Borderers told not to worry about plans to axe playparks and promised a say on their fate

Borders parents are being reassured that no decisions have yet been made on whether their towns and villages’ playparks will be closed.

Wednesday, 3rd July 2019, 6:41 pm
Selkirkshire councillor Caroline Penman at Selkirks Heatherlie playpark.

Scottish Borders Council convener David Parker says residents are “not to worry as yet”, promising that a full consultation exercise is yet to come over proposals to close 70-odd of the region’s small playparks.

The Melrose and Leaderdale councillor told last week’s Melrose Community Council meeting: “I can reassure everyone that nobody is taking away any playparks.

“A report will go before the council with officers’ suggestions. That will be discussed there, and it will find its way back to our full council.

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Councillor David Parker at the new Harestanes playpark.

“I can pretty much guarantee that there will be a recommendation that we go back for more detailed discussion and nothing will be removed until we have got agreements locally and we have agreed where there is going to be investment.

“There will be further discussions to be had.”

Last week, it emerged that the council is to consider closing 73 of its 243 smaller playparks ito help cover the cost of newer, larger ones.

That news proved unpopular region-wide, and more than 300 people signed a petition to oppose any closures in under 48 hours.

“This is not quite the process that is being painted,” Mr Parker said. “In fairness to the press, they have covered exactly what has come out. I think our council officers should have been more reassuring about the way they have taken this forward.

“The message really is ‘don’t worry about anything as yet’. Nothing will happen until we have had a much more detailed discussion with the community.”

Larger playparks have opened in Harestanes, Hawick, Selkirk and Galashiels recently as part of a £5m investment over 10 years.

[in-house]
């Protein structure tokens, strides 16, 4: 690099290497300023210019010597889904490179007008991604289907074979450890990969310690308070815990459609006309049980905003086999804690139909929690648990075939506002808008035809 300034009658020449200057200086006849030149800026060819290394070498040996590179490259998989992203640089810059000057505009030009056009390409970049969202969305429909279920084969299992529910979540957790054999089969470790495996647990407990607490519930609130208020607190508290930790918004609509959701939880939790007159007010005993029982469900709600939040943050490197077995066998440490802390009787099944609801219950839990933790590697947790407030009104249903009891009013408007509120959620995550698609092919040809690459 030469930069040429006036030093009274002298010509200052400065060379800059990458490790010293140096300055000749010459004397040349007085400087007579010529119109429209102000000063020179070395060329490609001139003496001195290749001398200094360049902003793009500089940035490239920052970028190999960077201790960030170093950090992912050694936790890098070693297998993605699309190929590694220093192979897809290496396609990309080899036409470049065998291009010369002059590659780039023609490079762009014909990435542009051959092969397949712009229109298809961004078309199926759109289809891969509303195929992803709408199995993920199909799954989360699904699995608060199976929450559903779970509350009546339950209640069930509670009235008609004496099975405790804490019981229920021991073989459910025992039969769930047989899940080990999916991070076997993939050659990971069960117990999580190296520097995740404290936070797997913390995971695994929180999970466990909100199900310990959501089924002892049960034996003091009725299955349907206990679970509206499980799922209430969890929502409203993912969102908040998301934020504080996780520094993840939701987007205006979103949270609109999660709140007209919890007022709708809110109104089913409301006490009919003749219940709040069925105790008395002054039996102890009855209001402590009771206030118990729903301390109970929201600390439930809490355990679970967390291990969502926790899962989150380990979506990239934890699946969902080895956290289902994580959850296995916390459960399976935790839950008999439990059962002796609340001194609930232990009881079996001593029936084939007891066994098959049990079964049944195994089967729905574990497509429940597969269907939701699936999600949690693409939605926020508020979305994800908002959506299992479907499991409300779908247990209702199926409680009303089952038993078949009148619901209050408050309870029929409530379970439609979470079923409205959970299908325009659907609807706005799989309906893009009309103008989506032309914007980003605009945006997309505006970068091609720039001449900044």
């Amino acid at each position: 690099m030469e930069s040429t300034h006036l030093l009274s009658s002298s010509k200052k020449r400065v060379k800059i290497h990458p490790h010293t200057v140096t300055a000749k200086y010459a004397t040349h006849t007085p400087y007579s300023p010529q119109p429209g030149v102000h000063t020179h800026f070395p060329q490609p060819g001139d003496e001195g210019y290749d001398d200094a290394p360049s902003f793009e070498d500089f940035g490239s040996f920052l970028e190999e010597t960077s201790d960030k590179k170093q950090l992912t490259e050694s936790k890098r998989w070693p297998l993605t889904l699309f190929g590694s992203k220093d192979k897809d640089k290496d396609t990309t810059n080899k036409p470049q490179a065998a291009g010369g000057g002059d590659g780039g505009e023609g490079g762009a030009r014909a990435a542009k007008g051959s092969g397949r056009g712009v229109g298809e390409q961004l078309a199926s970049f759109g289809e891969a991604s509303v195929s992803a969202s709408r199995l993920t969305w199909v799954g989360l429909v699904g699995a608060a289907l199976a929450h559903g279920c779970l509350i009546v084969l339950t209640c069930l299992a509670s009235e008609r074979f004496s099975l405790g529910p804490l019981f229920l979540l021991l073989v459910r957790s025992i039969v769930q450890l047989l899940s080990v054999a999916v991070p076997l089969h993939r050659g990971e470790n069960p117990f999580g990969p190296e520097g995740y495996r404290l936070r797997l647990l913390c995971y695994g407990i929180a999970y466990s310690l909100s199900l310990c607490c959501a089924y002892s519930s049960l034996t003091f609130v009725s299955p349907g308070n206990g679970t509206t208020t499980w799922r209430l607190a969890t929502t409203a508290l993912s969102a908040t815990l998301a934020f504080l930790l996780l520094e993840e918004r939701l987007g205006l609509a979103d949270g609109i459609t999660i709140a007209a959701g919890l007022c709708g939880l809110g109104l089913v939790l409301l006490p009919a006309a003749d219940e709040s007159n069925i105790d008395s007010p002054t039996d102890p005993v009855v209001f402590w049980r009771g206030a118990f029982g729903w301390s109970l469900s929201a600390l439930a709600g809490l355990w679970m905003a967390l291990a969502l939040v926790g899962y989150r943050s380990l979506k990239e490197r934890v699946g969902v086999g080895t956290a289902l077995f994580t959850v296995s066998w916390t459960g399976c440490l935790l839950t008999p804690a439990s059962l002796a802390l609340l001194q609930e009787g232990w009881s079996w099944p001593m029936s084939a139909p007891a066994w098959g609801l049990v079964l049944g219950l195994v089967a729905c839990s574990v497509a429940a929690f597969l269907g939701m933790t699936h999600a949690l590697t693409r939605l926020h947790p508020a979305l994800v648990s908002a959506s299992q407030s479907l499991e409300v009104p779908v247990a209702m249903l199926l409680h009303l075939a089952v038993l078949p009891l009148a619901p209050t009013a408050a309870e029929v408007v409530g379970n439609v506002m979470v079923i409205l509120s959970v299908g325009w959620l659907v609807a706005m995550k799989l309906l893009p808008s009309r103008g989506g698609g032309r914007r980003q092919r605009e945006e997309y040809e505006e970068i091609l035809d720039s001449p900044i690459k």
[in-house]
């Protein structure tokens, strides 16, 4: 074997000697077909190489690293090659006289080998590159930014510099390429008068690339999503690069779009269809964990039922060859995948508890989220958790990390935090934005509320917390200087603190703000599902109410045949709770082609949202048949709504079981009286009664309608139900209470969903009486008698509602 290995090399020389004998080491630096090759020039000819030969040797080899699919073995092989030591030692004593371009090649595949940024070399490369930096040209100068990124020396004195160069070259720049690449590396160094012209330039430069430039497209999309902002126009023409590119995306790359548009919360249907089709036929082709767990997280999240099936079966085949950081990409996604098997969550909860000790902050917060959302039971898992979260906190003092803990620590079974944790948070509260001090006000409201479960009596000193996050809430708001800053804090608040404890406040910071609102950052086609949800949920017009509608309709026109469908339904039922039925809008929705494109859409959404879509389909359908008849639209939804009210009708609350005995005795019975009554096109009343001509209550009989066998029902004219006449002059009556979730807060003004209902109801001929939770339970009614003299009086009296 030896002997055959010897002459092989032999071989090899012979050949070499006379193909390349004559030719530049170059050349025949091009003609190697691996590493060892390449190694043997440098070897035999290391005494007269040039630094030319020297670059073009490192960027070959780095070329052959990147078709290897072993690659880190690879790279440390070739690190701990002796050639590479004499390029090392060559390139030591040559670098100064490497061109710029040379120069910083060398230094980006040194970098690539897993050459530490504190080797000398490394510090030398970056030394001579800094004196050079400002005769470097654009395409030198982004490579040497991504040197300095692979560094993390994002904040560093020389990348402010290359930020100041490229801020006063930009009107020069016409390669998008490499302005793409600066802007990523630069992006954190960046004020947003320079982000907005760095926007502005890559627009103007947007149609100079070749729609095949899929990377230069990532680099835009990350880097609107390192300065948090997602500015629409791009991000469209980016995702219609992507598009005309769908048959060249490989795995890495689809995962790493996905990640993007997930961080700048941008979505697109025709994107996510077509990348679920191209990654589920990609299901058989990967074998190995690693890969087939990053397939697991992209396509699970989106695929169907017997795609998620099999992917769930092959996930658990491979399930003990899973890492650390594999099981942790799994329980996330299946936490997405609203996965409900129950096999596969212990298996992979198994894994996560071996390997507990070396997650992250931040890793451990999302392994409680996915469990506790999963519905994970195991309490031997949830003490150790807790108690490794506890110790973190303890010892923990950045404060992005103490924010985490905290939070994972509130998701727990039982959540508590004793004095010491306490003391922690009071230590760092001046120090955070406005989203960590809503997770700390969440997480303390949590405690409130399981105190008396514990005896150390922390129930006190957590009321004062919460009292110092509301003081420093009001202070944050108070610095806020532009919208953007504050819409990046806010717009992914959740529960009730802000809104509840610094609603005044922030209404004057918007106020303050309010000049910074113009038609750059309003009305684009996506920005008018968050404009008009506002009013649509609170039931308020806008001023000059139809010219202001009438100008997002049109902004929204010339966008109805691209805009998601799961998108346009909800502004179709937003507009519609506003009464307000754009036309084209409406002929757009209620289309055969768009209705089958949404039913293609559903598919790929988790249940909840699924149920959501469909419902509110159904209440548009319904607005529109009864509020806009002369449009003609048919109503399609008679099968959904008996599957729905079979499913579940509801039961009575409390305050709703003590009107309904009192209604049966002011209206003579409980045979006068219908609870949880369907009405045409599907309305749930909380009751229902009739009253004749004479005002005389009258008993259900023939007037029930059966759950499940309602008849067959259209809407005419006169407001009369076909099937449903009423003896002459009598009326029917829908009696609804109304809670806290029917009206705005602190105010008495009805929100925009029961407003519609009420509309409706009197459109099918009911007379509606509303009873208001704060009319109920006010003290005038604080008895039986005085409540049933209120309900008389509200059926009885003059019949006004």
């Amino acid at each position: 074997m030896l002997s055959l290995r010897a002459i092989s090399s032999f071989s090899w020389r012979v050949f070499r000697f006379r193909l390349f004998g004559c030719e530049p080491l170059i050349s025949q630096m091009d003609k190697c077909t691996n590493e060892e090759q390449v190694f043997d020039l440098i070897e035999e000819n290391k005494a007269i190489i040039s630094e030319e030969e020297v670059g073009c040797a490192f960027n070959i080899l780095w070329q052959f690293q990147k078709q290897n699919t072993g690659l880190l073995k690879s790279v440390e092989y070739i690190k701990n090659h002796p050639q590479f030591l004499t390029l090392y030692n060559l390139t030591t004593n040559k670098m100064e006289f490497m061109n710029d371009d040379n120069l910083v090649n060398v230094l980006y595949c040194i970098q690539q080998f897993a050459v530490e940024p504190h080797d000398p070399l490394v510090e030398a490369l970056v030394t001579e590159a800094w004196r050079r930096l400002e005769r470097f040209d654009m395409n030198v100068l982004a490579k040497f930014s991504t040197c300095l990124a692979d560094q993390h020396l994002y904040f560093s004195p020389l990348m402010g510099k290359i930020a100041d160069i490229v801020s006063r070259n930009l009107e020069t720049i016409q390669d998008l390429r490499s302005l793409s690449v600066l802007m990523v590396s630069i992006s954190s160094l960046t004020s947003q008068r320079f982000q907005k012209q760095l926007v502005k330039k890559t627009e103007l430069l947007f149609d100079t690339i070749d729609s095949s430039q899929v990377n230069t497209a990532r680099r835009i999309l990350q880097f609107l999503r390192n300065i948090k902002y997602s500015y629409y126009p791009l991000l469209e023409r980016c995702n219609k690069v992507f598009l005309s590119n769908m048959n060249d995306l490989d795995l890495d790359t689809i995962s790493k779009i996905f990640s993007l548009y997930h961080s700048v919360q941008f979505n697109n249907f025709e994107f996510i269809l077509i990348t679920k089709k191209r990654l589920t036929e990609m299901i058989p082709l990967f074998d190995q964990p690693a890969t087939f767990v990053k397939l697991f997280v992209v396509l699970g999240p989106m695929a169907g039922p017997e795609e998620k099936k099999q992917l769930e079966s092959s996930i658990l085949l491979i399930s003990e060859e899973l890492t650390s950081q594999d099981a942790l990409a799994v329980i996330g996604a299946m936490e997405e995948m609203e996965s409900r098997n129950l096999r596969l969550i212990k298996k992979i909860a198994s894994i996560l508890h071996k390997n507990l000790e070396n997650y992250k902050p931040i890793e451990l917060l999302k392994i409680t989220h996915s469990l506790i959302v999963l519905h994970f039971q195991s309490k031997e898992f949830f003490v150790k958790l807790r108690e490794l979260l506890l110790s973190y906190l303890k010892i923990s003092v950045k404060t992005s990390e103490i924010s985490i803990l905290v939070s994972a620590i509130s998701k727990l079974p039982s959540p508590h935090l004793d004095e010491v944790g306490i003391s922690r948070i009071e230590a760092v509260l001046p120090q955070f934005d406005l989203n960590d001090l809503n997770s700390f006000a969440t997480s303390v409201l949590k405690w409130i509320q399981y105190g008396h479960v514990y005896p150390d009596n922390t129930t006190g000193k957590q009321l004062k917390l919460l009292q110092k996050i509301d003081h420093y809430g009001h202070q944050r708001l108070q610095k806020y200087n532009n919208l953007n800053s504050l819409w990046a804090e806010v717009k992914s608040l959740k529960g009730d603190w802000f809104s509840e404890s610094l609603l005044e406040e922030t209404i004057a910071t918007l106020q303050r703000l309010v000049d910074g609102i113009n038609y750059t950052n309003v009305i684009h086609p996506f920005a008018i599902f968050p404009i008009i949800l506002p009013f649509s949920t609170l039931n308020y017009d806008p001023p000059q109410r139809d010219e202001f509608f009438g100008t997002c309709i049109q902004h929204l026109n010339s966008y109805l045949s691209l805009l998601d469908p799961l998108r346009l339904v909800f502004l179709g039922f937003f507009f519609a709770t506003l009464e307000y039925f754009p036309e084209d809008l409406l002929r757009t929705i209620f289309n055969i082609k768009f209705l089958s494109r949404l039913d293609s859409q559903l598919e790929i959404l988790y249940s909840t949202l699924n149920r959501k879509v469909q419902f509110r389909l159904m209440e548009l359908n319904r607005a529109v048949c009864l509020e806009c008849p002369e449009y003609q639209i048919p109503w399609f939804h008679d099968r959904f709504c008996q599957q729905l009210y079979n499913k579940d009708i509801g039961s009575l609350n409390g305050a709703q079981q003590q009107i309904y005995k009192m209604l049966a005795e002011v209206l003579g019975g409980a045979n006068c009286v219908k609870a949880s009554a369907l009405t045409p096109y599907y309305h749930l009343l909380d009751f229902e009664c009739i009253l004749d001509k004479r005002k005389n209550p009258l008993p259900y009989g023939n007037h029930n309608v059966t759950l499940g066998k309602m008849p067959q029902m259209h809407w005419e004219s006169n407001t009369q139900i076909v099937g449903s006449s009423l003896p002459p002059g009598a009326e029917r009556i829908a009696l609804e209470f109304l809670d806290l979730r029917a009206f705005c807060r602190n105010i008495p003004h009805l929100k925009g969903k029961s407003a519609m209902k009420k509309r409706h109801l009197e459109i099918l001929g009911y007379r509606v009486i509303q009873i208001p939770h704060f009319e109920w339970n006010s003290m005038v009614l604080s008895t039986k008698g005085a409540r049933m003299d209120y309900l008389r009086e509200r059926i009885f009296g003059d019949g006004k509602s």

Mr Parker added: “We are investing millions of pounds in new and improved playparks.

“We are working to reassure that every settlement will have good-quality playparks, but we want to take away some of the little ones that only have small pieces of kit, or perhaps not the most accessible pieces of kit, and that actually aren’t in a great state.

“We just cannot continue with a portfolio of 243 playparks. It’s just too big. Many of them need to come out.”

Among the main objections to any closures of smaller parks is the need to encourage children to get outdoors and the potential impact on those families without access to a car and thus unable to drive to one of the larger parks.

Jedburgh councillor Jim Brown this week agreed that the way the proposals have been communicated should have been better handled.

“It’s a bit of a debacle really,” he added. “My view is that the officers are being a bit premature in coming out and saying they are going to close 70-odd playparks.

“It would be far more sensible to say they are going to open it up to consultation and look at which ones are not being used or are most expensive to keep.

“Nobody seems to know how much each playpark costs individually to keep open. Some must be relatively cheap to keep. We need to see the figures.

“My concern is the ones that are being targeted are generally the ones most suitable for little infants.

“They really need a place for mums or grandparents to meet with prams without having to travel too far. I wouldn’t think these ones would be the most expensive to keep as they need very little equipment.

“The other side of it is that our communities could group together and take over their playparks for themselves.

“We need to see some consultation, though. To steamroller ahead and say they are going to close them is very unfeeling and not the way to do it.

“I think we are going to have to face up to the fact there are going to be some closures, but hopefully it’s the ones that are the least well used.”

Selkirkshire councillor Caroline Penman is also concerned, saying: “They should be looking at cheaper equipment, maybe like the wooden playparks you see, which require less upkeep.

“There should be a survey done to see how many kids live in each area near each park.

“It’s a bit of a sad day, to be honest, when the council is thinking about closing children’s playparks.

“It’s important to encourage kids to get outside, and that’s even more important in this day and age when it’s too easy to sit indoors in front of television or games.”

These are the 73 playparks facing closure ...

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